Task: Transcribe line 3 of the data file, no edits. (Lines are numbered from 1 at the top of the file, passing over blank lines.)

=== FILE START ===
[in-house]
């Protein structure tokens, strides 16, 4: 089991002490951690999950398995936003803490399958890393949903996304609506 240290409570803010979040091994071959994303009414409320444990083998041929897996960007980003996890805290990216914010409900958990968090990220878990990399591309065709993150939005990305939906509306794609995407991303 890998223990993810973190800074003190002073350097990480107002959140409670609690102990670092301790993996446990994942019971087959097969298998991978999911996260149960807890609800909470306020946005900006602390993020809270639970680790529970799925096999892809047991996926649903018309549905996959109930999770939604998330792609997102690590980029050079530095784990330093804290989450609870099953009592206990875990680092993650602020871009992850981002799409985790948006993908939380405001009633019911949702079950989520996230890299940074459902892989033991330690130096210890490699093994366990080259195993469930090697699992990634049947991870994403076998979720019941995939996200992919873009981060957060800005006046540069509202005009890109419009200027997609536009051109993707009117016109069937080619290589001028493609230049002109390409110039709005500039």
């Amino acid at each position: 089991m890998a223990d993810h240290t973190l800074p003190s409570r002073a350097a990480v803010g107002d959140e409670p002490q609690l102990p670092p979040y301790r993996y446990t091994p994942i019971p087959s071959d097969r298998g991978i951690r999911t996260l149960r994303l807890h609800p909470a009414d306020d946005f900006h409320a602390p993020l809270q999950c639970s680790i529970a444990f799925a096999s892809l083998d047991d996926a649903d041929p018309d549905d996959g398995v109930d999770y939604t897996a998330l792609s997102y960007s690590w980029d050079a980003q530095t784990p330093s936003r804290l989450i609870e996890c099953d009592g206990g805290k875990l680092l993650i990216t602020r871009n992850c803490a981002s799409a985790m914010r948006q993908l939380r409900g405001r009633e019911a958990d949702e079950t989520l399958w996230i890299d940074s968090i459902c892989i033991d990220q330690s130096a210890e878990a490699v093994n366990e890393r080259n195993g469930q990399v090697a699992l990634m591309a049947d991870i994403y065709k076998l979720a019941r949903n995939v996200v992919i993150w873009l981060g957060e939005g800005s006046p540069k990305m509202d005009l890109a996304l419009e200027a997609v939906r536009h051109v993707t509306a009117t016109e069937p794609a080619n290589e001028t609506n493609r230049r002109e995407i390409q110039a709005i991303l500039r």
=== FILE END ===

């Amino acid at each position: 089991m890998a223990d993810h240290t973190l800074p003190s409570r002073a350097a990480v803010g107002d959140e409670p002490q609690l102990p670092p979040y301790r993996y446990t091994p994942i019971p087959s071959d097969r298998g991978i951690r999911t996260l149960r994303l807890h609800p909470a009414d306020d946005f900006h409320a602390p993020l809270q999950c639970s680790i529970a444990f799925a096999s892809l083998d047991d996926a649903d041929p018309d549905d996959g398995v109930d999770y939604t897996a998330l792609s997102y960007s690590w980029d050079a980003q530095t784990p330093s936003r804290l989450i609870e996890c099953d009592g206990g805290k875990l680092l993650i990216t602020r871009n992850c803490a981002s799409a985790m914010r948006q993908l939380r409900g405001r009633e019911a958990d949702e079950t989520l399958w996230i890299d940074s968090i459902c892989i033991d990220q330690s130096a210890e878990a490699v093994n366990e890393r080259n195993g469930q990399v090697a699992l990634m591309a049947d991870i994403y065709k076998l979720a019941r949903n995939v996200v992919i993150w873009l981060g957060e939005g800005s006046p540069k990305m509202d005009l890109a996304l419009e200027a997609v939906r536009h051109v993707t509306a009117t016109e069937p794609a080619n290589e001028t609506n493609r230049r002109e995407i390409q110039a709005i991303l500039r």